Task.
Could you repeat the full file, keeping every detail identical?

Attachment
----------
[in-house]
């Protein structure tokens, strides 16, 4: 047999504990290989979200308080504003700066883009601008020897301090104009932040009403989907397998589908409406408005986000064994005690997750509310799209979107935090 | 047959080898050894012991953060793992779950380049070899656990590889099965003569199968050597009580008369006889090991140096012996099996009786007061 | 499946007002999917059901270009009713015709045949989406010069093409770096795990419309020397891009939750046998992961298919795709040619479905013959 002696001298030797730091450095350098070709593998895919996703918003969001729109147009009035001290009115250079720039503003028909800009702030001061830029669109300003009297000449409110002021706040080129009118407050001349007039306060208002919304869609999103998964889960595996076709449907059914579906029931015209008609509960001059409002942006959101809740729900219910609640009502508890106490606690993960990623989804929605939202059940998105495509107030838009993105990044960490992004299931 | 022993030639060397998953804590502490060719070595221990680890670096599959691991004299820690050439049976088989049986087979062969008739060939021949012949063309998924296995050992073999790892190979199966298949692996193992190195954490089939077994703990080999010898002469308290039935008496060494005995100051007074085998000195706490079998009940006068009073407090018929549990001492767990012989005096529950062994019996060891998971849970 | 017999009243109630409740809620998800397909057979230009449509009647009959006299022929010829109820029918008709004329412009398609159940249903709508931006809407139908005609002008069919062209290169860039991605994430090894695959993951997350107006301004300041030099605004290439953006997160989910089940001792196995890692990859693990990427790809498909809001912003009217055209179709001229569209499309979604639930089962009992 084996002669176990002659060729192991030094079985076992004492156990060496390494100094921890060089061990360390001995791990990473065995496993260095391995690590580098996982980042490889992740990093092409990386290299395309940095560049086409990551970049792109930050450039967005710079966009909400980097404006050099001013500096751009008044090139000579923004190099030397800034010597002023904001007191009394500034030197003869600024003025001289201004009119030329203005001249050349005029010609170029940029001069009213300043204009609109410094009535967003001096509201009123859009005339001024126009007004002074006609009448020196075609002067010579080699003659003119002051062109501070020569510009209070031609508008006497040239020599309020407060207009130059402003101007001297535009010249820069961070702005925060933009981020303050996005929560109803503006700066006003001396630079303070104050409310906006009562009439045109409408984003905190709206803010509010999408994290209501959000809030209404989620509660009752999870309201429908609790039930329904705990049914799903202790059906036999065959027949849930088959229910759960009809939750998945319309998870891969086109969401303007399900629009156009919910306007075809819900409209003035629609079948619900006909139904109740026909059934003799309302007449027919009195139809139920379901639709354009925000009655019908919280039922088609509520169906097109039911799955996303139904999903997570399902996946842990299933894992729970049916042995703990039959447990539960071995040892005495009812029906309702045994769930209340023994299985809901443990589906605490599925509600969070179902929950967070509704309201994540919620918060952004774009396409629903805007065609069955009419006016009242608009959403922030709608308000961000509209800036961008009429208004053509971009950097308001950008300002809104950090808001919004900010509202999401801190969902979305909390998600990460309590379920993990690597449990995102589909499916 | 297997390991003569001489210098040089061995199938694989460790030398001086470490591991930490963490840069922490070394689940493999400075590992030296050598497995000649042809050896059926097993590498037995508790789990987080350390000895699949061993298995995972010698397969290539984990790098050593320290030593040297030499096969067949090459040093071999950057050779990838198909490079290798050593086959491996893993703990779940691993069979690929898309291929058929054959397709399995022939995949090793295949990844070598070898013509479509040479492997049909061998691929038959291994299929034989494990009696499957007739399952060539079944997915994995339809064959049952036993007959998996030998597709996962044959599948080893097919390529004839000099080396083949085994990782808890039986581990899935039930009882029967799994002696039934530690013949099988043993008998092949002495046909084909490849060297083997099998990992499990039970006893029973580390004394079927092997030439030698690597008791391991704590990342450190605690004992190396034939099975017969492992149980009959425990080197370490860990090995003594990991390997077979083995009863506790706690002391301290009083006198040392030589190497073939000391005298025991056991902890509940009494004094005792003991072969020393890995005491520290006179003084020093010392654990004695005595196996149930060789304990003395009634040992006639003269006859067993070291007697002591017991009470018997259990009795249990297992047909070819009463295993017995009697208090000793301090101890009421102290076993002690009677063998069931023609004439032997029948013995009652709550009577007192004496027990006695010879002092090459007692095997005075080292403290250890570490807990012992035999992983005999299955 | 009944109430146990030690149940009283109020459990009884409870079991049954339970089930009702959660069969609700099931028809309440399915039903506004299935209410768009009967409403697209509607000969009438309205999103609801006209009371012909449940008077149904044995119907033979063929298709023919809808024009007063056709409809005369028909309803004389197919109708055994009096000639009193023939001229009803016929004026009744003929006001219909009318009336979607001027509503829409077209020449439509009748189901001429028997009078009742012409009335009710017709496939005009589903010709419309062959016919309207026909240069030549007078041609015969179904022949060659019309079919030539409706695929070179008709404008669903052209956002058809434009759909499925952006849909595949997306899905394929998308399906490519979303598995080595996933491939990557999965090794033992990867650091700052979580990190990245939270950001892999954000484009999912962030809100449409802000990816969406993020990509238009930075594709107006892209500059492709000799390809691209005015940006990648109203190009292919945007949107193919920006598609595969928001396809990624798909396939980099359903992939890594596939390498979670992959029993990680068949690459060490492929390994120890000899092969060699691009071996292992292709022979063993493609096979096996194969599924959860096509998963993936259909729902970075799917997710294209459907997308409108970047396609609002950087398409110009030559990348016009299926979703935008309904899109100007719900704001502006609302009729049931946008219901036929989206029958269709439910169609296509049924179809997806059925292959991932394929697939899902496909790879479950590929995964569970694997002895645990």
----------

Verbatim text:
[in-house]
């Protein structure tokens, strides 16, 4: 047999504990290989979200308080504003700066883009601008020897301090104009932040009403989907397998589908409406408005986000064994005690997750509310799209979107935090 | 047959080898050894012991953060793992779950380049070899656990590889099965003569199968050597009580008369006889090991140096012996099996009786007061 | 499946007002999917059901270009009713015709045949989406010069093409770096795990419309020397891009939750046998992961298919795709040619479905013959 002696001298030797730091450095350098070709593998895919996703918003969001729109147009009035001290009115250079720039503003028909800009702030001061830029669109300003009297000449409110002021706040080129009118407050001349007039306060208002919304869609999103998964889960595996076709449907059914579906029931015209008609509960001059409002942006959101809740729900219910609640009502508890106490606690993960990623989804929605939202059940998105495509107030838009993105990044960490992004299931 | 022993030639060397998953804590502490060719070595221990680890670096599959691991004299820690050439049976088989049986087979062969008739060939021949012949063309998924296995050992073999790892190979199966298949692996193992190195954490089939077994703990080999010898002469308290039935008496060494005995100051007074085998000195706490079998009940006068009073407090018929549990001492767990012989005096529950062994019996060891998971849970 | 017999009243109630409740809620998800397909057979230009449509009647009959006299022929010829109820029918008709004329412009398609159940249903709508931006809407139908005609002008069919062209290169860039991605994430090894695959993951997350107006301004300041030099605004290439953006997160989910089940001792196995890692990859693990990427790809498909809001912003009217055209179709001229569209499309979604639930089962009992 084996002669176990002659060729192991030094079985076992004492156990060496390494100094921890060089061990360390001995791990990473065995496993260095391995690590580098996982980042490889992740990093092409990386290299395309940095560049086409990551970049792109930050450039967005710079966009909400980097404006050099001013500096751009008044090139000579923004190099030397800034010597002023904001007191009394500034030197003869600024003025001289201004009119030329203005001249050349005029010609170029940029001069009213300043204009609109410094009535967003001096509201009123859009005339001024126009007004002074006609009448020196075609002067010579080699003659003119002051062109501070020569510009209070031609508008006497040239020599309020407060207009130059402003101007001297535009010249820069961070702005925060933009981020303050996005929560109803503006700066006003001396630079303070104050409310906006009562009439045109409408984003905190709206803010509010999408994290209501959000809030209404989620509660009752999870309201429908609790039930329904705990049914799903202790059906036999065959027949849930088959229910759960009809939750998945319309998870891969086109969401303007399900629009156009919910306007075809819900409209003035629609079948619900006909139904109740026909059934003799309302007449027919009195139809139920379901639709354009925000009655019908919280039922088609509520169906097109039911799955996303139904999903997570399902996946842990299933894992729970049916042995703990039959447990539960071995040892005495009812029906309702045994769930209340023994299985809901443990589906605490599925509600969070179902929950967070509704309201994540919620918060952004774009396409629903805007065609069955009419006016009242608009959403922030709608308000961000509209800036961008009429208004053509971009950097308001950008300002809104950090808001919004900010509202999401801190969902979305909390998600990460309590379920993990690597449990995102589909499916 | 297997390991003569001489210098040089061995199938694989460790030398001086470490591991930490963490840069922490070394689940493999400075590992030296050598497995000649042809050896059926097993590498037995508790789990987080350390000895699949061993298995995972010698397969290539984990790098050593320290030593040297030499096969067949090459040093071999950057050779990838198909490079290798050593086959491996893993703990779940691993069979690929898309291929058929054959397709399995022939995949090793295949990844070598070898013509479509040479492997049909061998691929038959291994299929034989494990009696499957007739399952060539079944997915994995339809064959049952036993007959998996030998597709996962044959599948080893097919390529004839000099080396083949085994990782808890039986581990899935039930009882029967799994002696039934530690013949099988043993008998092949002495046909084909490849060297083997099998990992499990039970006893029973580390004394079927092997030439030698690597008791391991704590990342450190605690004992190396034939099975017969492992149980009959425990080197370490860990090995003594990991390997077979083995009863506790706690002391301290009083006198040392030589190497073939000391005298025991056991902890509940009494004094005792003991072969020393890995005491520290006179003084020093010392654990004695005595196996149930060789304990003395009634040992006639003269006859067993070291007697002591017991009470018997259990009795249990297992047909070819009463295993017995009697208090000793301090101890009421102290076993002690009677063998069931023609004439032997029948013995009652709550009577007192004496027990006695010879002092090459007692095997005075080292403290250890570490807990012992035999992983005999299955 | 009944109430146990030690149940009283109020459990009884409870079991049954339970089930009702959660069969609700099931028809309440399915039903506004299935209410768009009967409403697209509607000969009438309205999103609801006209009371012909449940008077149904044995119907033979063929298709023919809808024009007063056709409809005369028909309803004389197919109708055994009096000639009193023939001229009803016929004026009744003929006001219909009318009336979607001027509503829409077209020449439509009748189901001429028997009078009742012409009335009710017709496939005009589903010709419309062959016919309207026909240069030549007078041609015969179904022949060659019309079919030539409706695929070179008709404008669903052209956002058809434009759909499925952006849909595949997306899905394929998308399906490519979303598995080595996933491939990557999965090794033992990867650091700052979580990190990245939270950001892999954000484009999912962030809100449409802000990816969406993020990509238009930075594709107006892209500059492709000799390809691209005015940006990648109203190009292919945007949107193919920006598609595969928001396809990624798909396939980099359903992939890594596939390498979670992959029993990680068949690459060490492929390994120890000899092969060699691009071996292992292709022979063993493609096979096996194969599924959860096509998963993936259909729902970075799917997710294209459907997308409108970047396609609002950087398409110009030559990348016009299926979703935008309904899109100007719900704001502006609302009729049931946008219901036929989206029958269709439910169609296509049924179809997806059925292959991932394929697939899902496909790879479950590929995964569970694997002895645990």